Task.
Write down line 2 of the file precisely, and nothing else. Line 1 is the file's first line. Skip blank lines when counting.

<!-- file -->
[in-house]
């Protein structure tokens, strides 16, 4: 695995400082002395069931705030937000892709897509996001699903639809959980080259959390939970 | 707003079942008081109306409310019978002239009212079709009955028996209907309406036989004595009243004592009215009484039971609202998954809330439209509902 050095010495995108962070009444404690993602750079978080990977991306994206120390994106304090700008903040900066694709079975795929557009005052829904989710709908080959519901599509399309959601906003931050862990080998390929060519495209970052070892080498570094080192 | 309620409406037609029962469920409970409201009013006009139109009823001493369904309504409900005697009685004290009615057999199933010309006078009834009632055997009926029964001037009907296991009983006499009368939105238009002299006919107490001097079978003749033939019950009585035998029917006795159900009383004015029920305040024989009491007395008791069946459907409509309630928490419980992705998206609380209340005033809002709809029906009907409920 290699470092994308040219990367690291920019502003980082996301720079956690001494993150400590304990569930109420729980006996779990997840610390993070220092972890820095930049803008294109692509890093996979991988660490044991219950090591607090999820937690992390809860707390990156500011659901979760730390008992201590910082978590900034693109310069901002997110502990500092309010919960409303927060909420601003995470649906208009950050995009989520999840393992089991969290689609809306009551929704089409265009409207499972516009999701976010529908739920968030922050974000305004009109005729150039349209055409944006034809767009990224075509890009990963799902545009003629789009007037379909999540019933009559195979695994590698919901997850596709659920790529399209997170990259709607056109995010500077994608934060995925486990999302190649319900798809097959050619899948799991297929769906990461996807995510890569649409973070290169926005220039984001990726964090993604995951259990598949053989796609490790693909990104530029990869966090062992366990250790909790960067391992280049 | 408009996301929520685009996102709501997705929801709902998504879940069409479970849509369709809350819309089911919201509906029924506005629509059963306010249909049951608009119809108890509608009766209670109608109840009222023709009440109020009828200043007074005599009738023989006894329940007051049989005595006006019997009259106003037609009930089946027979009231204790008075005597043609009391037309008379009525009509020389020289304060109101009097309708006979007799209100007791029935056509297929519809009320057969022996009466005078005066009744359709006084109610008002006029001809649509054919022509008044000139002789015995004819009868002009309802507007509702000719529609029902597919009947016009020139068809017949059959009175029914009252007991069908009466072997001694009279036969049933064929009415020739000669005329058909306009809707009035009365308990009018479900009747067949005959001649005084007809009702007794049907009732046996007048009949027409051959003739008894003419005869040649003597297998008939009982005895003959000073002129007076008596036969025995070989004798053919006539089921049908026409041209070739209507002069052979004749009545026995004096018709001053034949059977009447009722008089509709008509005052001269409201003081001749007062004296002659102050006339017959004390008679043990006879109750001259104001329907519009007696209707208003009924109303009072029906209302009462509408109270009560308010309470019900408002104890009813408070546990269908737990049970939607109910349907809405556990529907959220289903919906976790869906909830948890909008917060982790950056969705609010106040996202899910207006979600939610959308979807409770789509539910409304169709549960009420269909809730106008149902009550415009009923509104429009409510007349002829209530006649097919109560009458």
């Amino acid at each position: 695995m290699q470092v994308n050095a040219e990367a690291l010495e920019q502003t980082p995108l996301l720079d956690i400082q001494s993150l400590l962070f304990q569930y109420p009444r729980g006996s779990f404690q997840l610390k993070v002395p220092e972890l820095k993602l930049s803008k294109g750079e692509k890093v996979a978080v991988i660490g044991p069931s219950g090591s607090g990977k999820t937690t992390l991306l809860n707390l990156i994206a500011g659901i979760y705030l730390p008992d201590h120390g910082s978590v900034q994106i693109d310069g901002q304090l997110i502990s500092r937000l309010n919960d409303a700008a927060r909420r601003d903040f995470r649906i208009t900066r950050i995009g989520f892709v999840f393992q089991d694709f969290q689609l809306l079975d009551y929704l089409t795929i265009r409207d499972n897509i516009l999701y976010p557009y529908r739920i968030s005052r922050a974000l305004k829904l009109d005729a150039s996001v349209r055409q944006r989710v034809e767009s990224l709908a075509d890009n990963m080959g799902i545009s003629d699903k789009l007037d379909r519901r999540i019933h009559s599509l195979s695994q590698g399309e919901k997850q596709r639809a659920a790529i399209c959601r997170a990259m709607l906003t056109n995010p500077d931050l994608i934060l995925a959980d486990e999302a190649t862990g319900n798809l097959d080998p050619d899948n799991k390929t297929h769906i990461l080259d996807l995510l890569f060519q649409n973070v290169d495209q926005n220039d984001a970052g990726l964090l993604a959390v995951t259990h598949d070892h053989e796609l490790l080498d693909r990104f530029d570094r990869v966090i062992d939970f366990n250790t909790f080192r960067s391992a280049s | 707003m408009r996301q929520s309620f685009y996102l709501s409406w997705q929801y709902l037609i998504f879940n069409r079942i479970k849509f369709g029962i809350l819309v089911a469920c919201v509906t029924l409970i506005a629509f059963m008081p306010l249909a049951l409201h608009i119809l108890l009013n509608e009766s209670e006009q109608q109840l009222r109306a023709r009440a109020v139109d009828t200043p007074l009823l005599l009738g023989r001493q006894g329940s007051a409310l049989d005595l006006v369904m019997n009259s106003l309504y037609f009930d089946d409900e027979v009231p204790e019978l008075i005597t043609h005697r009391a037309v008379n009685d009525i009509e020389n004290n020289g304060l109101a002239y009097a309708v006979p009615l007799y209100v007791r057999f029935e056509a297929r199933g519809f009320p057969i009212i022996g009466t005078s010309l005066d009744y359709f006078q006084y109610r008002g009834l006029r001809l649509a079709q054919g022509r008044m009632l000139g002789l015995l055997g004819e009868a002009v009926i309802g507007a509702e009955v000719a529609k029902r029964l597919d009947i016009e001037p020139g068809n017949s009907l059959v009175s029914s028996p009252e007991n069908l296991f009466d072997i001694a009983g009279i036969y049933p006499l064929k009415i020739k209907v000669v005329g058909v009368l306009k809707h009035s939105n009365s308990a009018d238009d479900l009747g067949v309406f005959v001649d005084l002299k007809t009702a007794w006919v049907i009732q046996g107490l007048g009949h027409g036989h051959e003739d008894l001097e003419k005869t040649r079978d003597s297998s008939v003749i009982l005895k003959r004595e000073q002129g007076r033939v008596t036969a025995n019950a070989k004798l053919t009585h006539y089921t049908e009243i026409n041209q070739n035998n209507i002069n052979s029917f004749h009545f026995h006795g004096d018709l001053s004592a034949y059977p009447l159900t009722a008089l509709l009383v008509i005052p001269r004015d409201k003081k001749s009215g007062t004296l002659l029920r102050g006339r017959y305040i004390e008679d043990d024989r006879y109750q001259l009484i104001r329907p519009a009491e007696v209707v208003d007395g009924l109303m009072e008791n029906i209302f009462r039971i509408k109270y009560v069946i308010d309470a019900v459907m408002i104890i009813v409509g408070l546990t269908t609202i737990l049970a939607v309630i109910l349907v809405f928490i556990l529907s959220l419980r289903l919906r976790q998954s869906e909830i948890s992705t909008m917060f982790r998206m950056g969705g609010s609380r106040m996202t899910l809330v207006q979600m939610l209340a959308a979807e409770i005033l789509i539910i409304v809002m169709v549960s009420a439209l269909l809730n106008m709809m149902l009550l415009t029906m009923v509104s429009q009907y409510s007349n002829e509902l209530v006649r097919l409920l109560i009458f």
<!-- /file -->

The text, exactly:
């Protein structure tokens, strides 16, 4: 695995400082002395069931705030937000892709897509996001699903639809959980080259959390939970 | 707003079942008081109306409310019978002239009212079709009955028996209907309406036989004595009243004592009215009484039971609202998954809330439209509902 050095010495995108962070009444404690993602750079978080990977991306994206120390994106304090700008903040900066694709079975795929557009005052829904989710709908080959519901599509399309959601906003931050862990080998390929060519495209970052070892080498570094080192 | 309620409406037609029962469920409970409201009013006009139109009823001493369904309504409900005697009685004290009615057999199933010309006078009834009632055997009926029964001037009907296991009983006499009368939105238009002299006919107490001097079978003749033939019950009585035998029917006795159900009383004015029920305040024989009491007395008791069946459907409509309630928490419980992705998206609380209340005033809002709809029906009907409920 290699470092994308040219990367690291920019502003980082996301720079956690001494993150400590304990569930109420729980006996779990997840610390993070220092972890820095930049803008294109692509890093996979991988660490044991219950090591607090999820937690992390809860707390990156500011659901979760730390008992201590910082978590900034693109310069901002997110502990500092309010919960409303927060909420601003995470649906208009950050995009989520999840393992089991969290689609809306009551929704089409265009409207499972516009999701976010529908739920968030922050974000305004009109005729150039349209055409944006034809767009990224075509890009990963799902545009003629789009007037379909999540019933009559195979695994590698919901997850596709659920790529399209997170990259709607056109995010500077994608934060995925486990999302190649319900798809097959050619899948799991297929769906990461996807995510890569649409973070290169926005220039984001990726964090993604995951259990598949053989796609490790693909990104530029990869966090062992366990250790909790960067391992280049 | 408009996301929520685009996102709501997705929801709902998504879940069409479970849509369709809350819309089911919201509906029924506005629509059963306010249909049951608009119809108890509608009766209670109608109840009222023709009440109020009828200043007074005599009738023989006894329940007051049989005595006006019997009259106003037609009930089946027979009231204790008075005597043609009391037309008379009525009509020389020289304060109101009097309708006979007799209100007791029935056509297929519809009320057969022996009466005078005066009744359709006084109610008002006029001809649509054919022509008044000139002789015995004819009868002009309802507007509702000719529609029902597919009947016009020139068809017949059959009175029914009252007991069908009466072997001694009279036969049933064929009415020739000669005329058909306009809707009035009365308990009018479900009747067949005959001649005084007809009702007794049907009732046996007048009949027409051959003739008894003419005869040649003597297998008939009982005895003959000073002129007076008596036969025995070989004798053919006539089921049908026409041209070739209507002069052979004749009545026995004096018709001053034949059977009447009722008089509709008509005052001269409201003081001749007062004296002659102050006339017959004390008679043990006879109750001259104001329907519009007696209707208003009924109303009072029906209302009462509408109270009560308010309470019900408002104890009813408070546990269908737990049970939607109910349907809405556990529907959220289903919906976790869906909830948890909008917060982790950056969705609010106040996202899910207006979600939610959308979807409770789509539910409304169709549960009420269909809730106008149902009550415009009923509104429009409510007349002829209530006649097919109560009458």